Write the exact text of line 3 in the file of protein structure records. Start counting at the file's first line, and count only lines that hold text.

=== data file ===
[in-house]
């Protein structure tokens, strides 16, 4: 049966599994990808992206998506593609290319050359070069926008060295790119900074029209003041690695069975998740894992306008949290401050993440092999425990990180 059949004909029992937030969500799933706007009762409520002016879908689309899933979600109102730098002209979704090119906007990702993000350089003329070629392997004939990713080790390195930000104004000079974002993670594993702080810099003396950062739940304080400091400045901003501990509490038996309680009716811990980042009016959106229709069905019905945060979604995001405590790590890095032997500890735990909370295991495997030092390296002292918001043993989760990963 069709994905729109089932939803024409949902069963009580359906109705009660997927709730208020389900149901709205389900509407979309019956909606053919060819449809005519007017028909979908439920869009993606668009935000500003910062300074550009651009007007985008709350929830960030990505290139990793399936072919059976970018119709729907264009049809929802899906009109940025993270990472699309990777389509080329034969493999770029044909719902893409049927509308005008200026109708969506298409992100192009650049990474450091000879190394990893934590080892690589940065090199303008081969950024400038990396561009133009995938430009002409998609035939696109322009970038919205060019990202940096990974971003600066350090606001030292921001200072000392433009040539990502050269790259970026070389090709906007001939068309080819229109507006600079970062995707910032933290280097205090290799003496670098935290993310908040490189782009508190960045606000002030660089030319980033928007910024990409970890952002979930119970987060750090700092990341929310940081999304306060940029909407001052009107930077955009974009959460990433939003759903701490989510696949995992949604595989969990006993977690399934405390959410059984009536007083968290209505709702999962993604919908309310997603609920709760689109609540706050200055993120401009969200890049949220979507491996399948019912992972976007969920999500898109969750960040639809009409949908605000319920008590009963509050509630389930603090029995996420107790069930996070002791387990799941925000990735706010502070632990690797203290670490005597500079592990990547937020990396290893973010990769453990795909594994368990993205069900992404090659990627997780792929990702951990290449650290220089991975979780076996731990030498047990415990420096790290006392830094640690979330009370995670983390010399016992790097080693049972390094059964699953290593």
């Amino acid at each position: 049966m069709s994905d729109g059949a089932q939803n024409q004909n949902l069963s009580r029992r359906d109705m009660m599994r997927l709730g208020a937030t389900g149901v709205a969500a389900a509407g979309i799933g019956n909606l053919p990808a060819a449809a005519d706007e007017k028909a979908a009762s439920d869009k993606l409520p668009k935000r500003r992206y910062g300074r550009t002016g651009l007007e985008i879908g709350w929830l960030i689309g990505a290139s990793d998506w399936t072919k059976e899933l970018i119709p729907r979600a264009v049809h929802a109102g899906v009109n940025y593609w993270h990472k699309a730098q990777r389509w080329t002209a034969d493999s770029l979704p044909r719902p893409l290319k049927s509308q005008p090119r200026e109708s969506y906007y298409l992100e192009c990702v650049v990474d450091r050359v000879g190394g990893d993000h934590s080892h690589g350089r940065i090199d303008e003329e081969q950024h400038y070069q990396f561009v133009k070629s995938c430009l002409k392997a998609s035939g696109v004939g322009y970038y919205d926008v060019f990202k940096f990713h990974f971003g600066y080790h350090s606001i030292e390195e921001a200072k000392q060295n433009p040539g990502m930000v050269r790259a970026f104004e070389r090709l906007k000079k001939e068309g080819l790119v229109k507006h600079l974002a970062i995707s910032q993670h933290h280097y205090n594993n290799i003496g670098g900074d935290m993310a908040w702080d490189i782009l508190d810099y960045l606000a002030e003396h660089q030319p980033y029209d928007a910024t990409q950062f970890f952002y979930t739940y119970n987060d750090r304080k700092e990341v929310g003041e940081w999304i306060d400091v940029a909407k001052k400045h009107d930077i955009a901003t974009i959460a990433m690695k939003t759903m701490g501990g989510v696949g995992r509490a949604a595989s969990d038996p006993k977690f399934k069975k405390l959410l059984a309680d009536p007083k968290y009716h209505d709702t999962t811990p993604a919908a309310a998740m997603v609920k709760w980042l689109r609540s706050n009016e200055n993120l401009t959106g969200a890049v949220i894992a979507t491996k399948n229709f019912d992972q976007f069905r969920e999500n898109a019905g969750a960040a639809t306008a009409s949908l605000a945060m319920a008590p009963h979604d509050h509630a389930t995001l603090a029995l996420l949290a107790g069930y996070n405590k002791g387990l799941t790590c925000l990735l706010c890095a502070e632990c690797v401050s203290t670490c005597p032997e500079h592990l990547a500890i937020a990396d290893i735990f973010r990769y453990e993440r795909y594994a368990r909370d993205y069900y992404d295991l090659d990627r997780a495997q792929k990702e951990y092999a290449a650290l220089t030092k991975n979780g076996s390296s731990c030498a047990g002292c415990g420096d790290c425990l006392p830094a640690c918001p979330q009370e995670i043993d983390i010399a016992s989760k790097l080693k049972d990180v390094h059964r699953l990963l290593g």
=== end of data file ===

């Amino acid at each position: 049966m069709s994905d729109g059949a089932q939803n024409q004909n949902l069963s009580r029992r359906d109705m009660m599994r997927l709730g208020a937030t389900g149901v709205a969500a389900a509407g979309i799933g019956n909606l053919p990808a060819a449809a005519d706007e007017k028909a979908a009762s439920d869009k993606l409520p668009k935000r500003r992206y910062g300074r550009t002016g651009l007007e985008i879908g709350w929830l960030i689309g990505a290139s990793d998506w399936t072919k059976e899933l970018i119709p729907r979600a264009v049809h929802a109102g899906v009109n940025y593609w993270h990472k699309a730098q990777r389509w080329t002209a034969d493999s770029l979704p044909r719902p893409l290319k049927s509308q005008p090119r200026e109708s969506y906007y298409l992100e192009c990702v650049v990474d450091r050359v000879g190394g990893d993000h934590s080892h690589g350089r940065i090199d303008e003329e081969q950024h400038y070069q990396f561009v133009k070629s995938c430009l002409k392997a998609s035939g696109v004939g322009y970038y919205d926008v060019f990202k940096f990713h990974f971003g600066y080790h350090s606001i030292e390195e921001a200072k000392q060295n433009p040539g990502m930000v050269r790259a970026f104004e070389r090709l906007k000079k001939e068309g080819l790119v229109k507006h600079l974002a970062i995707s910032q993670h933290h280097y205090n594993n290799i003496g670098g900074d935290m993310a908040w702080d490189i782009l508190d810099y960045l606000a002030e003396h660089q030319p980033y029209d928007a910024t990409q950062f970890f952002y979930t739940y119970n987060d750090r304080k700092e990341v929310g003041e940081w999304i306060d400091v940029a909407k001052k400045h009107d930077i955009a901003t974009i959460a990433m690695k939003t759903m701490g501990g989510v696949g995992r509490a949604a595989s969990d038996p006993k977690f399934k069975k405390l959410l059984a309680d009536p007083k968290y009716h209505d709702t999962t811990p993604a919908a309310a998740m997603v609920k709760w980042l689109r609540s706050n009016e200055n993120l401009t959106g969200a890049v949220i894992a979507t491996k399948n229709f019912d992972q976007f069905r969920e999500n898109a019905g969750a960040a639809t306008a009409s949908l605000a945060m319920a008590p009963h979604d509050h509630a389930t995001l603090a029995l996420l949290a107790g069930y996070n405590k002791g387990l799941t790590c925000l990735l706010c890095a502070e632990c690797v401050s203290t670490c005597p032997e500079h592990l990547a500890i937020a990396d290893i735990f973010r990769y453990e993440r795909y594994a368990r909370d993205y069900y992404d295991l090659d990627r997780a495997q792929k990702e951990y092999a290449a650290l220089t030092k991975n979780g076996s390296s731990c030498a047990g002292c415990g420096d790290c425990l006392p830094a640690c918001p979330q009370e995670i043993d983390i010399a016992s989760k790097l080693k049972d990180v390094h059964r699953l990963l290593g």